Low physical performance determined by chair rising test muscle mechanography is associated with prevalent fragility fractures
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This study examined associations between physical performance assessed by chair rising test muscle mechanography and DXA T-score as well as body composition in a large patient cohort. Next to various significant interrelationships between these muscle and bone parameters, lower physical performance was associated with prevalent fragility fractures.
Although the interaction between muscle and bone has been demonstrated in various aspects, the clinical focus in the diagnosis of musculoskeletal disorders mainly lies on the skeletal assessments. Accordingly, the association between muscle function, bone mineral density (BMD), and fragility fractures remains to be further elucidated with a feasible muscle assessment in a clinical setting.
Patient data (2076 patients, 1538 women, 538 men) were evaluated retrospectively from a large dual energy X-ray absorptiometry (DXA) database as well as from chair rising test (CRT) that was performed on a muscle mechanograph. To determine potential predictors of the CRT time and maximum force, a multivariate regression analysis was performed including age, DXA T-score, and body composition indices. Furthermore, CRT results were compared between non-fracture and fracture cases.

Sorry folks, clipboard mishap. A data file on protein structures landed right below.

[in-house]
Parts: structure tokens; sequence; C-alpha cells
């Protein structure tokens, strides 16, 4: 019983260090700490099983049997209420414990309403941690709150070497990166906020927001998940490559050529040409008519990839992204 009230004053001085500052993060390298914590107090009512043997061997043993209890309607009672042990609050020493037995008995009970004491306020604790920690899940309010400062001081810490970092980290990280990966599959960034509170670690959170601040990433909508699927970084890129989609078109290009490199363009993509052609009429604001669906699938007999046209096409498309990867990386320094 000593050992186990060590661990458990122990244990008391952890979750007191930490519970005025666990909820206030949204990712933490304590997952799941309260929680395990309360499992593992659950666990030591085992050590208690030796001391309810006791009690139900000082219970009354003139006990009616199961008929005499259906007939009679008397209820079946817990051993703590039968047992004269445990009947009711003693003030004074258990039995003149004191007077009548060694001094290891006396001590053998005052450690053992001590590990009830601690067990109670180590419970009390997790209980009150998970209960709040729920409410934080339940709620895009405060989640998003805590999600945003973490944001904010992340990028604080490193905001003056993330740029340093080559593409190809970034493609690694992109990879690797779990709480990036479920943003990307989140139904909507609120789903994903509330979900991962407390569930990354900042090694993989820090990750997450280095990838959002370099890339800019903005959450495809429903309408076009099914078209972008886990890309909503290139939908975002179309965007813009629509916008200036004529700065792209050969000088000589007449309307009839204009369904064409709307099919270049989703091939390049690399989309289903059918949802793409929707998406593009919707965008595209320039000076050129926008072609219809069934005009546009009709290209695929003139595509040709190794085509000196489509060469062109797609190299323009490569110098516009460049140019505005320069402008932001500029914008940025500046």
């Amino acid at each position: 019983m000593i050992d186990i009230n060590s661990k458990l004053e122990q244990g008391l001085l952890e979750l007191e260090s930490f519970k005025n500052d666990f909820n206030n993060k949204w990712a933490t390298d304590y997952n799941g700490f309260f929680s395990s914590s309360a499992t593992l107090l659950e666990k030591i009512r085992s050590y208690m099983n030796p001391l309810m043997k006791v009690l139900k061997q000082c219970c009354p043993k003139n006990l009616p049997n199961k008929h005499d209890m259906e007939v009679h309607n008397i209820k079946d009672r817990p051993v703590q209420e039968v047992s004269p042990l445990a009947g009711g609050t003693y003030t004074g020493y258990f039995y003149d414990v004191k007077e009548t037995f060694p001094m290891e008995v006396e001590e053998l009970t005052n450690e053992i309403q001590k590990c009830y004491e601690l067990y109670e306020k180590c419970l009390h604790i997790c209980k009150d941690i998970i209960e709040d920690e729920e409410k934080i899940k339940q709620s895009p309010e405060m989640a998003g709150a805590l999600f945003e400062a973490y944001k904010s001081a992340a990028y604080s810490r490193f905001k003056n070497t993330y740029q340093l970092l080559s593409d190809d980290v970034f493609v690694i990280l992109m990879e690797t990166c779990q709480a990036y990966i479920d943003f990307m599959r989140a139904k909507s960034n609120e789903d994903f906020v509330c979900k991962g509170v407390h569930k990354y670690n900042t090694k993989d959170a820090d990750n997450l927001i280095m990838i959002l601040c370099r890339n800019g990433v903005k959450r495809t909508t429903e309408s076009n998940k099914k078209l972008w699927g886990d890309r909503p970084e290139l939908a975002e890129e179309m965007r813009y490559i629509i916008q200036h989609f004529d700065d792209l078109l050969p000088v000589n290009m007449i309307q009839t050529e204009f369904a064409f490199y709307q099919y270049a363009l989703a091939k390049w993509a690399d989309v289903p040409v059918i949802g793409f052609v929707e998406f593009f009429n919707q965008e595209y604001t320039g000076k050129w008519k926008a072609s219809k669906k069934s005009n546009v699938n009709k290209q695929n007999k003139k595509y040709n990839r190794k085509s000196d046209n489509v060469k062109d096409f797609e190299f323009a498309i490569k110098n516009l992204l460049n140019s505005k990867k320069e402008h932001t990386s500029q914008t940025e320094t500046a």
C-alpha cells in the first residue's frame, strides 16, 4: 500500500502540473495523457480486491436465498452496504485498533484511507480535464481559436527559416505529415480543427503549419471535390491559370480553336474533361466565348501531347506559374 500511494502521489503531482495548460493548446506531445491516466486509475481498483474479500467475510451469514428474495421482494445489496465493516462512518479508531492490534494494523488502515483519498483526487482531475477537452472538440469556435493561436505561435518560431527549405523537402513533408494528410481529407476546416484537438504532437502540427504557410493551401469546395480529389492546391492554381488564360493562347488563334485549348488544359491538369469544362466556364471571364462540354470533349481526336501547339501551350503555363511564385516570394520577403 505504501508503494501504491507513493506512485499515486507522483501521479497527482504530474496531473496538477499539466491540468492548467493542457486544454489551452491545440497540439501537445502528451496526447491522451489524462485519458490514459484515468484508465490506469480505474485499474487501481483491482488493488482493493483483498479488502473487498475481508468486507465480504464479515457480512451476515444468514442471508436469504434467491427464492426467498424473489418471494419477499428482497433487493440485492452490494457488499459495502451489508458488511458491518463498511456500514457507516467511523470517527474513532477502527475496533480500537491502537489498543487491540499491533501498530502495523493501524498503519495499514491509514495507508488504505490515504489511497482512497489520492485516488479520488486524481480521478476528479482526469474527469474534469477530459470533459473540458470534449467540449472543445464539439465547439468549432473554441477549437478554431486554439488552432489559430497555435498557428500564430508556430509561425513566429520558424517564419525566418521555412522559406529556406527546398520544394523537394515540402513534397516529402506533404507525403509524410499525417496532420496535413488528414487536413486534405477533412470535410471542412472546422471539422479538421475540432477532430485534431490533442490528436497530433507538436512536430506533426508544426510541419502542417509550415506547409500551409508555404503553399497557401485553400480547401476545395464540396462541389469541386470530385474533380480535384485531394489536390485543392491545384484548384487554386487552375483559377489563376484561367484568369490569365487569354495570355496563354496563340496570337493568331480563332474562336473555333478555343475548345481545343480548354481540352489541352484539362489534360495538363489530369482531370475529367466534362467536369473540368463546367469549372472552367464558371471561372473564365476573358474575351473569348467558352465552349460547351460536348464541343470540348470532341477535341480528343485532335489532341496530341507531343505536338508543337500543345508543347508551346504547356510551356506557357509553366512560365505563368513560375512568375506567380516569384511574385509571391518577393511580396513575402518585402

We determined independent predictors for CRT time such as age, femoral DXA T-score, and total fat mass, whereas CRT force was only influenced by total lean mass. Both women and men with previous fragility fractures displayed a longer CRT time (women p = 0.009, men p = 0.001) and lower CRT force (women p < 0.001, men p < 0.001) than those with no fractures, while no clear differences in CRT results could be detected between normal BMD, osteopenia, and osteoporosis based on DXA T-scores.
Our study demonstrates that in addition to the associations between chair rising time and femoral T-score assessed by DXA, low muscle strength is associated with previous fragility fractures.
KeywordsDXA Muscle force Osteoporosis Bone-muscle crosstalk
Study design: MA and T Rolvien. Study conduct: T Rupp, SB, MJKS, HM, RO, FB, MA, and T Rolvien. Data analysis: T Rupp, SB, KJ, MJKS, HM, RO, FB, MA, and T Rolvien. Drafting manuscript: T Rupp and T Rolvien. Revising manuscript: T Rupp, SB, KJ, MJKS, HM, RO, FB, MA, and T Rolvien. T Rupp and T Rolvien take responsibility for the integrity of the data analysis.
This research did not receive any specific grant from funding agencies in the public, commercial, or not-for-profit sectors.
Compliance with ethical standards
This study was approved by the local ethics committee (PV3874).
Conflicts of interest
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